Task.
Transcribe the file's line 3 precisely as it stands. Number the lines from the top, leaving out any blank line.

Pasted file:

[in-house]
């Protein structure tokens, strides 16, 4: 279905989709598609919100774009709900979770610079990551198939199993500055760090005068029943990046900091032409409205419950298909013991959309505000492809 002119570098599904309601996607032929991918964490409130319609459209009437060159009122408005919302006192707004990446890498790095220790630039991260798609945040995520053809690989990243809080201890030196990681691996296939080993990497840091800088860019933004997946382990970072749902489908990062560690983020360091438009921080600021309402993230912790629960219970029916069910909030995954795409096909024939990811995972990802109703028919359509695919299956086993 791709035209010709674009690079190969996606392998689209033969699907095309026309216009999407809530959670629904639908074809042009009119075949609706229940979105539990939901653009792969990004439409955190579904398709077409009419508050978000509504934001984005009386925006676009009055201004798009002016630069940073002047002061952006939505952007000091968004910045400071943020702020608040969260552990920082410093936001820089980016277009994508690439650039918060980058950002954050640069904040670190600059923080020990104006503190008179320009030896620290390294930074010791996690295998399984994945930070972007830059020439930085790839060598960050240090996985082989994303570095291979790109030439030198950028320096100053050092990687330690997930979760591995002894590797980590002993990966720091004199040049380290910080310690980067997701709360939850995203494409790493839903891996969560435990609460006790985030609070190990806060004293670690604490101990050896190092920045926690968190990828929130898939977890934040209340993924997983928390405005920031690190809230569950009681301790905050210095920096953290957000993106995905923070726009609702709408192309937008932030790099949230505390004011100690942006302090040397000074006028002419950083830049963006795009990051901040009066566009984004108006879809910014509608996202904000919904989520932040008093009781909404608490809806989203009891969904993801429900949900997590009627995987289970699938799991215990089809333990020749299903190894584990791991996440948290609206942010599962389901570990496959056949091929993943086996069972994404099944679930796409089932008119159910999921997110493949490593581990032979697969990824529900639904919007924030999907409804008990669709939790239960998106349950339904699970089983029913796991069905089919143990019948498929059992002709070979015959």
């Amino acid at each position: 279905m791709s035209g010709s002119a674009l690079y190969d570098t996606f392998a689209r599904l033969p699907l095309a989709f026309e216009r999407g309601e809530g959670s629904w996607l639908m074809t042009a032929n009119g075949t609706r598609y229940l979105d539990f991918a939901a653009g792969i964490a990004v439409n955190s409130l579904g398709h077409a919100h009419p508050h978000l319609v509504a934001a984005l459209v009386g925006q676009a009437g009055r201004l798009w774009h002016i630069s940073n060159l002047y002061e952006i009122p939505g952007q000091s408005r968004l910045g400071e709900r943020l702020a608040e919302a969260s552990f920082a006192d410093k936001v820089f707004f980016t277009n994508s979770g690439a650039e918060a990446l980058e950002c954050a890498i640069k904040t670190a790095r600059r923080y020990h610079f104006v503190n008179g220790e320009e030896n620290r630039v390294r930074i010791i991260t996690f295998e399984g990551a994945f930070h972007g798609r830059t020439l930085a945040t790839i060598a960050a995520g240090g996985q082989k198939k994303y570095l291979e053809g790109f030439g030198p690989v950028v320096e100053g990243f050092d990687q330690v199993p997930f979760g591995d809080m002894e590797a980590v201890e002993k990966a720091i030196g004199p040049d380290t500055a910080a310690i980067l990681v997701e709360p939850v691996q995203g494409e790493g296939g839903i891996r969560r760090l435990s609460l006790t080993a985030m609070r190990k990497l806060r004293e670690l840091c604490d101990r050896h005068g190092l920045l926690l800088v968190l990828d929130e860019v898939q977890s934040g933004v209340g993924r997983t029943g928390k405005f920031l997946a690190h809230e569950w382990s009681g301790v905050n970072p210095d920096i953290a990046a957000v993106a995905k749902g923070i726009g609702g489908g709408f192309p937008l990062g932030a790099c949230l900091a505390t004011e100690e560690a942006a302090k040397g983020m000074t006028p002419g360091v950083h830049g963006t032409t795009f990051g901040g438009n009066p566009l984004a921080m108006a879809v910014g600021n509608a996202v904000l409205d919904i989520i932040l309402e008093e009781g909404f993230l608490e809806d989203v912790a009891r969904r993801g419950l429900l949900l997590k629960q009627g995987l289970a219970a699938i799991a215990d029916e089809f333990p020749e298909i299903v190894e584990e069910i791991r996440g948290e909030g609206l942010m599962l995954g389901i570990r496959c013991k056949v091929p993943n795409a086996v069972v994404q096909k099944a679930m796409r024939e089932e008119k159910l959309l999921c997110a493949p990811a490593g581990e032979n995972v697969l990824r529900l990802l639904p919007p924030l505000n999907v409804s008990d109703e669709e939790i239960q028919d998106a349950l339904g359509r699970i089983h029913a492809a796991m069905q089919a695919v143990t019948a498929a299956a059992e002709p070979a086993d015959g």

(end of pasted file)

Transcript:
């Amino acid at each position: 279905m791709s035209g010709s002119a674009l690079y190969d570098t996606f392998a689209r599904l033969p699907l095309a989709f026309e216009r999407g309601e809530g959670s629904w996607l639908m074809t042009a032929n009119g075949t609706r598609y229940l979105d539990f991918a939901a653009g792969i964490a990004v439409n955190s409130l579904g398709h077409a919100h009419p508050h978000l319609v509504a934001a984005l459209v009386g925006q676009a009437g009055r201004l798009w774009h002016i630069s940073n060159l002047y002061e952006i009122p939505g952007q000091s408005r968004l910045g400071e709900r943020l702020a608040e919302a969260s552990f920082a006192d410093k936001v820089f707004f980016t277009n994508s979770g690439a650039e918060a990446l980058e950002c954050a890498i640069k904040t670190a790095r600059r923080y020990h610079f104006v503190n008179g220790e320009e030896n620290r630039v390294r930074i010791i991260t996690f295998e399984g990551a994945f930070h972007g798609r830059t020439l930085a945040t790839i060598a960050a995520g240090g996985q082989k198939k994303y570095l291979e053809g790109f030439g030198p690989v950028v320096e100053g990243f050092d990687q330690v199993p997930f979760g591995d809080m002894e590797a980590v201890e002993k990966a720091i030196g004199p040049d380290t500055a910080a310690i980067l990681v997701e709360p939850v691996q995203g494409e790493g296939g839903i891996r969560r760090l435990s609460l006790t080993a985030m609070r190990k990497l806060r004293e670690l840091c604490d101990r050896h005068g190092l920045l926690l800088v968190l990828d929130e860019v898939q977890s934040g933004v209340g993924r997983t029943g928390k405005f920031l997946a690190h809230e569950w382990s009681g301790v905050n970072p210095d920096i953290a990046a957000v993106a995905k749902g923070i726009g609702g489908g709408f192309p937008l990062g932030a790099c949230l900091a505390t004011e100690e560690a942006a302090k040397g983020m000074t006028p002419g360091v950083h830049g963006t032409t795009f990051g901040g438009n009066p566009l984004a921080m108006a879809v910014g600021n509608a996202v904000l409205d919904i989520i932040l309402e008093e009781g909404f993230l608490e809806d989203v912790a009891r969904r993801g419950l429900l949900l997590k629960q009627g995987l289970a219970a699938i799991a215990d029916e089809f333990p020749e298909i299903v190894e584990e069910i791991r996440g948290e909030g609206l942010m599962l995954g389901i570990r496959c013991k056949v091929p993943n795409a086996v069972v994404q096909k099944a679930m796409r024939e089932e008119k159910l959309l999921c997110a493949p990811a490593g581990e032979n995972v697969l990824r529900l990802l639904p919007p924030l505000n999907v409804s008990d109703e669709e939790i239960q028919d998106a349950l339904g359509r699970i089983h029913a492809a796991m069905q089919a695919v143990t019948a498929a299956a059992e002709p070979a086993d015959g």